Pilot Study of Vitamin D Screening Use in Peripheral Arterial Disease Patient Over Maximum Distance Walking (First-BLINDOS)
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|ClinicalTrials.gov Identifier: NCT03615833|
Recruitment Status : Recruiting
First Posted : August 6, 2018
Last Update Posted : November 7, 2019
The prevalence of peripheral arterial disease (PAD) is greater than 15%. PAD is associated with an increased risk of cardiovascular death, coronary heart disease and stroke, with a mortality rate of 5% per year.
Most clinical evidence supports the idea that having normal vitamin D reduces cardiovascular risk. The data suggests that normalizing vitamin D levels would have a significant impact on public health, reduce costs and help control the incidence and prevalence of cardiovascular disease.
There is also a plausible physiological theory, supported by numerous observational studies, that vitamin D supplementation should be effective in improving cardiovascular outcomes, such as blood pressure, arterial stiffness, atherosclerosis, endothelial function, and clinical events.
The investigators hypothesize that routine screening for vitamin D deficiency and supplementation in case of hypovitaminosis D is effective for improving the maximum walking distance after 12 weeks of treatment in stage 2 PAD patients .
|Condition or disease||Intervention/treatment||Phase|
|Peripheral Arterial Disease||Drug: Cholecalciferol||Not Applicable|
At admission eligible patients are proposed to participate. Written consent is signed after complete oral and written explanation of the protocol is signed. Vitamin D level will be assessed : Patients without vitamin D deficiency will be excluded.
The influence of vitamin D supplementation on the evolution of walking distance in 12 weeks will be studied by comparing the spontaneous evolution of this walking distance, in not supplemented patients (period 1 ), and the evolution under treatment with vitamin D (period 2, afer 3 months ).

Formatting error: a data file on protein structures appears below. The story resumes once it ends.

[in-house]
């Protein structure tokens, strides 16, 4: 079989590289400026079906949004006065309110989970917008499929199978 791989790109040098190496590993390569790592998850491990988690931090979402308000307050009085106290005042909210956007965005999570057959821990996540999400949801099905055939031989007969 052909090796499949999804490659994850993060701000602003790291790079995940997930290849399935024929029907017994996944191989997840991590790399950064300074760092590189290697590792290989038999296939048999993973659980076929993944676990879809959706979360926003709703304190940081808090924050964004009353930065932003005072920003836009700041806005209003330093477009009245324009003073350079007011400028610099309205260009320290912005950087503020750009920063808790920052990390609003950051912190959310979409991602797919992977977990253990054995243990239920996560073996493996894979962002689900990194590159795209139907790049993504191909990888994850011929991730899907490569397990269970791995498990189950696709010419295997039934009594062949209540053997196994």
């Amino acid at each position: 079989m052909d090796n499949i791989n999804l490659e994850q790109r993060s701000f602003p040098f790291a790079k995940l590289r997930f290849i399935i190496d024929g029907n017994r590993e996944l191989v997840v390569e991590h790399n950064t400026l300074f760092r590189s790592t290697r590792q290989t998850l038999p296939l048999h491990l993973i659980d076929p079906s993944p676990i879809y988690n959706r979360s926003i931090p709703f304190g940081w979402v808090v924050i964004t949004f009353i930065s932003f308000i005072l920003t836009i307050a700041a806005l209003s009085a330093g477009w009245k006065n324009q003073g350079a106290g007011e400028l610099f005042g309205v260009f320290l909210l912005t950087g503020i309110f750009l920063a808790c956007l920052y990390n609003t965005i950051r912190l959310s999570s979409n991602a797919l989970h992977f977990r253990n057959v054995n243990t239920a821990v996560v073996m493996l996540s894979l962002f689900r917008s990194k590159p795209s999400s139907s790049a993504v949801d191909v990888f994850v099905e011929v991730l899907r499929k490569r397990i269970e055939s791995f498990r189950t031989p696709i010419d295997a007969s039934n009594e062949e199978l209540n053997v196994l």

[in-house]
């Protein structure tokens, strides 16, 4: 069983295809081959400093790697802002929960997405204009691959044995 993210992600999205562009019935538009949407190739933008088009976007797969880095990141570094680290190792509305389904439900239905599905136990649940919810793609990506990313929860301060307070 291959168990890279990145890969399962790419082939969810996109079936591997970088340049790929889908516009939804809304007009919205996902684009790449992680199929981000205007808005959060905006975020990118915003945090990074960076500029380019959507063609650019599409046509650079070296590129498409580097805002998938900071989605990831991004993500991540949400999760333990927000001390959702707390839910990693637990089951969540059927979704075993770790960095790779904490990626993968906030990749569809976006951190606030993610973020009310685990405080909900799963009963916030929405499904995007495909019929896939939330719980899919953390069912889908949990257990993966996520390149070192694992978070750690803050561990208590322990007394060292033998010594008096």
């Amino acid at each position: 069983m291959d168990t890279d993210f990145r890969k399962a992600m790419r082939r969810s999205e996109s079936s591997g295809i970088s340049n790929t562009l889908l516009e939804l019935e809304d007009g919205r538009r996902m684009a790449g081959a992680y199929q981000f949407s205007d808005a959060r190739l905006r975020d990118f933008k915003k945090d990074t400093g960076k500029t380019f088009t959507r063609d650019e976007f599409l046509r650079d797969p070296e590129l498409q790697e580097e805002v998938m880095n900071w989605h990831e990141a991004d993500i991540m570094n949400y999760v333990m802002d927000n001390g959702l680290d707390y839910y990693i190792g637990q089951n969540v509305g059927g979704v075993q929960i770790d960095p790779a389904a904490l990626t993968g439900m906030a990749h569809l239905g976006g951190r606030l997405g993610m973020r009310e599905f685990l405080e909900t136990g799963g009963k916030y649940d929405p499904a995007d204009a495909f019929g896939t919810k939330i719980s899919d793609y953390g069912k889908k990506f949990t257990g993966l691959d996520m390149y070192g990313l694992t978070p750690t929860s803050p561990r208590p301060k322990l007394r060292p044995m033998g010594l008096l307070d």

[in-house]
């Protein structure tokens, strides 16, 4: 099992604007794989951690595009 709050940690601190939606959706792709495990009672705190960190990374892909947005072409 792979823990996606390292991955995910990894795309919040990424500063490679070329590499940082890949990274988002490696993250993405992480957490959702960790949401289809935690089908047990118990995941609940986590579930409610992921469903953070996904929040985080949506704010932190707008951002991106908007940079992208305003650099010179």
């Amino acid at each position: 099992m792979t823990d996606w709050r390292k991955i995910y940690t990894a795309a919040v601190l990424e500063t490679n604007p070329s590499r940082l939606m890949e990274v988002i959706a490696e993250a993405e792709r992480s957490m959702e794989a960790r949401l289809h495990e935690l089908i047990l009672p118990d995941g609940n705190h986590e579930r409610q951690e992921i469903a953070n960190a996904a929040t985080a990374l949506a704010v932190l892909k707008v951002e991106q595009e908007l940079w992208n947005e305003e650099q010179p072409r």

The spontaneous evolution of the walking distance will be evaluated by the difference in walking distance observed between the beginning and the end of the first Period (3 months) . The evolution of walking distance under vitamin D treatment will be evaluated by the difference in walking distance between between the beginning and the end of the second Period (3 months).
The duration of participation for a subject is equal to 6 months (2 periods of 3 months )
|Study Type :||Interventional (Clinical Trial)|
|Estimated Enrollment :||80 participants|
|Intervention Model:||Single Group Assignment|
|Masking:||None (Open Label)|
|Official Title:||Evaluation of a Strategy for Systematic Screening for Vitamin D Deficiency and Treatment in Case of Deficiency, on the Improvement of the Maximum Walking Distance in Patients With Stage 2 Lower Limb Arterial Disease.|
|Actual Study Start Date :||March 11, 2019|
|Estimated Primary Completion Date :||March 10, 2020|
|Estimated Study Completion Date :||September 10, 2020|
Experimental: Patients with Vitamin D deficiency
Patients with Vitamin D deficiency, Administration of Cholecalciferol 2.5 mg (100 000 UI), once a month for 3 months
Cholecalciferol 2.5mg (100 000 UI) , once a month for 3 months
- Change of the maximum walking distance on treadmill [ Time Frame: baseline, 12 weeks and 24 weeks ]the Walking distance will be assessed during a test on a treadmill according to a standardized procedure
- Tolerance of vitamin D supplementation during 12 weeks of treatment (period 2) [ Time Frame: 24 weeks ]Prevalence and description of adverse events reported by the patient in a patient book and data collected at the end of treatment
- Compliance with Vitamin D supplementation [ Time Frame: 24 weeks ]Recording of vitamin D intake by the patient in a patient booklet and counting of the number of vitamin D boxes in the V2 visit
To learn more about this study, you or your doctor may contact the study research staff using the contact information provided by the sponsor.
Please refer to this study by its ClinicalTrials.gov identifier (NCT number): NCT03615833
|Contact: Samir Henni, MD, PhD||0(33)email@example.com|
|Contact: Pierre Abraham, MD, PhD||0(33)firstname.lastname@example.org|
|Angers, France, 49933|
|Contact: Samir HENNI, MD,PhD 33(0)241354617 email@example.com|
|Contact: Pierre ABRAHAM, MD, PhD 33(0)241354617 firstname.lastname@example.org|
|Principal Investigator: Samir Henni, MD, PhD|
|Sub-Investigator: Pierre Abraham, MD, PhD|
|Sub-Investigator: Jean Piquet, MD, PhD|
|Sub-Investigator: Phillipe Bouyé, MD|
|Sub-Investigator: Marie-Sophie Fernandez-Legrand, MD|
|Sub-Investigator: Anne-Sophie Gourdier, MD|
|Principal Investigator:||Samir Henni, MD, PhD||University Hospital, Angers|